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We bought a Sonos Beam when it released earlier this year, along with a pair of Sonos Play:1 speakers, and configured them in a surround sound group. The plan was to add a Sonos Sub later on so we didn't have to spend all of the monies at one time. With the additional output of the two Play:1 speakers, however, we found the bass/lows to already be much more than our previous 5.1 surround system. With neighbors just below our living room, I don't think we would dare add more bass by getting the Sonos Sub now. We already use the Night Mode quite liberally as it is (and it is a great feature, I just wish I could figure out how to toggle it using voice commands with Alexa).
Let's not pretend that there aren't USB-A charging outlets in facilities all over the world. If we went to USB-C to lightning then we would still have to keep a USB-A to lightning cable handy to top off our lightning-based devices in cafes/airports/etc. Then we are just going to have an extra cable to travel with and that doesn't make much sense over what we do now. It makes more sense to either just replace the lightning port with USB-C so one pair of USB-A to USB-C and USB-C to USB-C cables can be used to charge any of our devices, or to wait for a wireless power standard that can truly replace charging cables entirely.
rotateleftbyte said:Rayz2016 said:Looking to the future, gaming on the Mac overall seems unlikely to get better.
The company isn't really interested in gaming for the Mac. But then they’re not interested in lots of things. If they thought they could bring something unique to the table then they’d probably have a crack at it, but gamers like large machines that can heat a small office; that’s just no in Apple’s DNA.
I could say,
So What? Who Cares?
TBH, does it really matter?
I used to be quite immersed in PC gaming, even building my own rigs (though I preferred to keep those machines small, quiet, and unassuming). I always had a better impression from MacOS than Windows, for the rest of my computing needs, so I eventually replaced my portable and desktop computers with Apple machines. As a result, though, I had to let my PC gaming hobby wither and die. Fortunately game consoles really started to offer a more comparable experience (not equal, but FPS games were never my favorite genre anyway) around that time so I was content to do my gaming on them for the years to come.
Another, less frivolous sacrifice that I have made with the choice to use MacOS exclusively for my personal computing relates directly to my career. I work in the computer animation industry and much of the software I use, especially the latest and greatest, is Windows only. A few of the primary applications are available for Mac, but as someone mentioned earlier that's really more of a token gesture on the part of the developers and they are much less optimized than the Windows and even the Linux versions. What that amounts to is that trying to do any work related to my actual career while I'm at home, especially skill development and R&D with cutting edge or specific task-oriented tools, suffers from my choice to use a Mac. It leaves me lagging in an industry that used to be at the heart of what Mac was about: creative professionals.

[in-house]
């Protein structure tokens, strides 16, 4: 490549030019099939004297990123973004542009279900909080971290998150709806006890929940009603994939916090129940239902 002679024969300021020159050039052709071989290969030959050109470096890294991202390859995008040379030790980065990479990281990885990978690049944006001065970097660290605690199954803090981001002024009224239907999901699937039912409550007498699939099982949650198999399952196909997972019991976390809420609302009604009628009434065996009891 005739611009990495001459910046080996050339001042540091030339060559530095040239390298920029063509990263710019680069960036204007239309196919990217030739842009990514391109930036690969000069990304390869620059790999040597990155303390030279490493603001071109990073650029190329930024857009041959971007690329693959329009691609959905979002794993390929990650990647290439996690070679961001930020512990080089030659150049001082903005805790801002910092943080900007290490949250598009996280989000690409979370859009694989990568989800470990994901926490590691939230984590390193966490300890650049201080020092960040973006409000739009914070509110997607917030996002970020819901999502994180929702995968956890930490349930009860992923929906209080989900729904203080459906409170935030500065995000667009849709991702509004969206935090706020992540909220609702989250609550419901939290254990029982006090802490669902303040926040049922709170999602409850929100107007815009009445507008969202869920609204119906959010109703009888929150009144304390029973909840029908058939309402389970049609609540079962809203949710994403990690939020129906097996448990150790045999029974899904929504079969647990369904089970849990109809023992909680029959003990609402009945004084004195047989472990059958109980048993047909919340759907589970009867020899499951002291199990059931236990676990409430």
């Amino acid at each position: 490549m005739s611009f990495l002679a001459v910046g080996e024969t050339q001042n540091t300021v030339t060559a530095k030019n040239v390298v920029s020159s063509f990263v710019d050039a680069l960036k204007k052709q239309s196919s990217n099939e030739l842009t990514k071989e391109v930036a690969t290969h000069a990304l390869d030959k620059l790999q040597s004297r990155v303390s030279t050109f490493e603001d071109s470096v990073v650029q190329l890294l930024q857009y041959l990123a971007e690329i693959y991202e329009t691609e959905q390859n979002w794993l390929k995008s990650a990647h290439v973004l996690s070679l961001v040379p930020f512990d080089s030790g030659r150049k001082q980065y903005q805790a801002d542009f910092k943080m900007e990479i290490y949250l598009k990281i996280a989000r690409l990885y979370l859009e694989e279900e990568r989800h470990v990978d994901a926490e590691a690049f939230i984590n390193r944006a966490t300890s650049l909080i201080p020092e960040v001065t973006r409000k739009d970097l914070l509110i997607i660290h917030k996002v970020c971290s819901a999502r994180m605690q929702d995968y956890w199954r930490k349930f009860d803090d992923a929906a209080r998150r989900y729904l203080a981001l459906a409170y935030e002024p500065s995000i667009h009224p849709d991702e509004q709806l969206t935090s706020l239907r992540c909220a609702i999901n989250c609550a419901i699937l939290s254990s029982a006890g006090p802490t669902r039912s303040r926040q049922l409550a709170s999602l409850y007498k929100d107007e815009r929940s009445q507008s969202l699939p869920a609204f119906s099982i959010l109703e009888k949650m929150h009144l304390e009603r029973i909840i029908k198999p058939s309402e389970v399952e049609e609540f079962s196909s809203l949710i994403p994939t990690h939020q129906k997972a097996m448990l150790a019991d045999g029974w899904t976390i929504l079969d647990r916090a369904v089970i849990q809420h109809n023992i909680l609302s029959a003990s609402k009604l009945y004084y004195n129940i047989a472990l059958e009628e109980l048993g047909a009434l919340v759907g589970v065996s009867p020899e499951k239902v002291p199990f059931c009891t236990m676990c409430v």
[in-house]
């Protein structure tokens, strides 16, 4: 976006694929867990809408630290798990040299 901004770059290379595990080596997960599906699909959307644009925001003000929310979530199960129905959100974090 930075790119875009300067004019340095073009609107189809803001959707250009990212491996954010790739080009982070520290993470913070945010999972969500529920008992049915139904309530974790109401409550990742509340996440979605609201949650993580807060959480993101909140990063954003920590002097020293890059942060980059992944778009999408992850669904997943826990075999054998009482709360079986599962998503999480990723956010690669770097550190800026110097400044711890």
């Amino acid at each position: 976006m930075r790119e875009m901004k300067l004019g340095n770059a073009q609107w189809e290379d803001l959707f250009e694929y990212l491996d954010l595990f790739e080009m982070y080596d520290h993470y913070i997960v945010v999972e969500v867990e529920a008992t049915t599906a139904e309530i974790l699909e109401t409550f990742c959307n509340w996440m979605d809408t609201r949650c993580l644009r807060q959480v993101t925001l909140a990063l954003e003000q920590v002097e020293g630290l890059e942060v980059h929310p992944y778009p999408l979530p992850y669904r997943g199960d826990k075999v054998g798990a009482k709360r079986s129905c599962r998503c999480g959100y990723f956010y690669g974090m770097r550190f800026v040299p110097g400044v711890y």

Last year I decided to build a new gaming PC instead of upgrading from my aging 2010 iMac since that machine was still working quite well. I continued to use the iMac for all of my simple computing, but started gaming again on the PC. Eventually I got back into doing side-projects related to my field of work to expand my skill set, but did that on the PC since most of the software was Windows-only anyway. Now my iMac has experienced a graphics card failure and I find myself unable to justify replacing it with anything currently on offer from Apple, even though I find Windows 10 to be almost unbearable. That's the problem I see with the direction Apple has been going. Over the years I have convinced quite a lot of friends and family to move over to the Apple Ecosystem because they looked to me for advice and I was passionate about Apple's products. I was able to enthusiastically recommend Apple to them knowing that the sacrifices made by me were more unique to my circumstances. Happily, I watched Apple's popularity grow as many others like me were doling out the same advice and praises for Apple. Now we are at a point where Apple is no longer making sincere efforts to support professionals and passionate enthusiasts in the area of personal computing, and are even making decisions that are harmful to the productivity of people in those audiences. I feel that if Apple keeps moving in that direction, they will lose the support of those trend-setters and their mainstream popularity will drop later on as a result.